Interestingly, Ms. Williams seems to have no problem accepting the validity of the ECI for future years, contending nothing “explains why [servicemembers’] future raises should exceed civilian wage growth.” If she accepts comparisons with the ECI for the future, how can all the past years of caps be dismissed?
Her comparisons of pay levels also ignore other key factors, despite grudging admission that incoming servicemembers considerably exceed national averages in educational and aptitude achievement. But she fails to acknowledge how servicemembers are asked to assume responsibility for vastly expensive resources, and team leadership — sometimes with staggering life-or-death decision-making responsibilities — at an early age.
Most important, Ms. Williams’ discussion inadequately addresses the fundamental issue the military pay and benefits package must seek to offset — the extraordinary demands and sacrifices inherent in a career of uniformed service. She dismisses this by citing other civilian occupations that may entail relocation or danger. But such comparisons are superficial at best; there is no legitimate comparison with the working conditions of any private sector job.
Servicemembers work long hours (deployed members are on duty 24 hours a day) without any overtime. Their business trips are to places like Bosnia and Iraq and Somalia where they live in tents and people shoot at them. They are subject to extended family separations, forced relocations every few years that disrupt spousal careers and children’s education, and sacrifice personal freedoms (such as saying “no” to your boss without going to jail or being able to quit whenever you want) that other Americans take for granted. Military people can’t serve into their 60’s as civilians do because the law and military readiness won’t let them. They face an “up or out” promotion system that continually winnows out those who fail to keep competing successfully against their ever-improving peers. Roughly 95 percent are forced out of service in their 40s and must start second careers in mid-life — often at the bottom, competing with youngsters who don’t have children in college and are willing to work for less.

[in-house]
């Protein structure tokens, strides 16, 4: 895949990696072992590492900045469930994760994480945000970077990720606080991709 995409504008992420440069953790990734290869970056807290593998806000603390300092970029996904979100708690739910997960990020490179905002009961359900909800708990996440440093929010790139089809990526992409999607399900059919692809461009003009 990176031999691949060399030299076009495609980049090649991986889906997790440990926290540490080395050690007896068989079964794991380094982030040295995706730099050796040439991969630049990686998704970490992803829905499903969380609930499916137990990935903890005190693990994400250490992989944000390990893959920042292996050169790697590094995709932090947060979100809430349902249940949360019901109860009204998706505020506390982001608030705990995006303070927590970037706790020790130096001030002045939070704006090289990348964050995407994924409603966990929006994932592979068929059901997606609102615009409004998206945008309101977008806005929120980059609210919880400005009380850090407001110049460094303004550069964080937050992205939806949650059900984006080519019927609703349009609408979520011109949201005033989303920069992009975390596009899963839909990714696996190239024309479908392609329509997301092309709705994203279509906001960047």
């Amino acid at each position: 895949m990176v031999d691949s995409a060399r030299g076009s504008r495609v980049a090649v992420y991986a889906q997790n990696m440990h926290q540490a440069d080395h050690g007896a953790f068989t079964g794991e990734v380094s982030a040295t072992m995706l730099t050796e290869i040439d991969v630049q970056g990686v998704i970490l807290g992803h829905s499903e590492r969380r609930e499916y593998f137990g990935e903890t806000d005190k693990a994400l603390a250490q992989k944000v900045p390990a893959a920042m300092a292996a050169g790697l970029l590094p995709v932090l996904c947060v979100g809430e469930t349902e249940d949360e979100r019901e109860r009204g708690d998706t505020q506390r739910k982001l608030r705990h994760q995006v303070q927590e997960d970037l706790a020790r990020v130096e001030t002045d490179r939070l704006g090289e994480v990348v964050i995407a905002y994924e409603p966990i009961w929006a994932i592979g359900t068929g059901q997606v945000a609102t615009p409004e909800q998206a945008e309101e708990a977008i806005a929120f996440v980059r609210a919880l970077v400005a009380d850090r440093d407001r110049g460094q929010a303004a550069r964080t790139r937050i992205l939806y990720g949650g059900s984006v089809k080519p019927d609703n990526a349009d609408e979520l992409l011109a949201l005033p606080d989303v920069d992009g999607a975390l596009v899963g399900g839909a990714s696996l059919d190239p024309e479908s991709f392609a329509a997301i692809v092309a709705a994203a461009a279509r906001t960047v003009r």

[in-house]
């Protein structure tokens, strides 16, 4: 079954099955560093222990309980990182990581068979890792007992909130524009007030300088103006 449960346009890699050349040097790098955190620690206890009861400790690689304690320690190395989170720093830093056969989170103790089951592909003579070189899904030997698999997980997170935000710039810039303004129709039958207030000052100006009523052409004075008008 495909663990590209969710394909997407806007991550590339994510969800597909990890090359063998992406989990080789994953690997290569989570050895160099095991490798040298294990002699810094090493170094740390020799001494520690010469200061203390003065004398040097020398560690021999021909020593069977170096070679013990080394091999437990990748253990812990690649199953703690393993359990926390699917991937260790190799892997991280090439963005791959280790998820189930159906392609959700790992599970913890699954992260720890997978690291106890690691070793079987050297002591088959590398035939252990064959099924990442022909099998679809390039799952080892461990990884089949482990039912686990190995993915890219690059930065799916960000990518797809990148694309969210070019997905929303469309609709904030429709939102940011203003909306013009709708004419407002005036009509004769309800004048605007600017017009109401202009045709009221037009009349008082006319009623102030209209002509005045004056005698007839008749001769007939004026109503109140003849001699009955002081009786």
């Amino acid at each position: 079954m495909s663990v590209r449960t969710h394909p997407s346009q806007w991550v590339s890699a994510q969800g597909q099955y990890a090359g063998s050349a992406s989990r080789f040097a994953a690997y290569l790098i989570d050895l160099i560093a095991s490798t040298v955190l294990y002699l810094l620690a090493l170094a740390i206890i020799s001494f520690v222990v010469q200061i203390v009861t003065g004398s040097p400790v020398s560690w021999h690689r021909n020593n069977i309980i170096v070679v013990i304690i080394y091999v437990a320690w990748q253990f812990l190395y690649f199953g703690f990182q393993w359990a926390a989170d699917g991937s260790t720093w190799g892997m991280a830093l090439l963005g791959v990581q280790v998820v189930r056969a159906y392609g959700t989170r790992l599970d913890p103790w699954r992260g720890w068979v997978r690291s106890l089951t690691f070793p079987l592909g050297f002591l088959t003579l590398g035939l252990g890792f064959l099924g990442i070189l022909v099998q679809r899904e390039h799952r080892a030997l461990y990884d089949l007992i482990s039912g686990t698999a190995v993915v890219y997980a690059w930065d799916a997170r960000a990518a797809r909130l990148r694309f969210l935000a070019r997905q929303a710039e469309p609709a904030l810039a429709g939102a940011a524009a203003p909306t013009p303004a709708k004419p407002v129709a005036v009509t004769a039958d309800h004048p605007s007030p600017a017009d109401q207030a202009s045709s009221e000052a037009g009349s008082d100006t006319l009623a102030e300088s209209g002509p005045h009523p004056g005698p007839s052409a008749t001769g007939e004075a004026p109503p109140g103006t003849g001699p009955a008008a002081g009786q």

Ms. Williams is correct that some of these issues need to be addressed as well. Based on similarly rationalizing analyses by other savings-minded budgeteers, servicemembers have been asked to do more and more with fewer and fewer people, less and less equipment and funding, while enduring pay cap after pay cap for almost two decades. Clearly, pay caps have not been the only pothole in the long, sad road to the services’ current retention and readiness problems.
But pay raise comparability isn’t some esoteric analytical concept; it’s a simple matter of fairness. It isn’t a recruiting issue; it’s a retention issue. Nobody claims that restoring pay comparability is the whole solution to the military readiness crisis staring the country in the face.
But there can be no solution without it.
Michael A. Nelson, Lt Gen, USAF (Ret)
The Retired Officers Association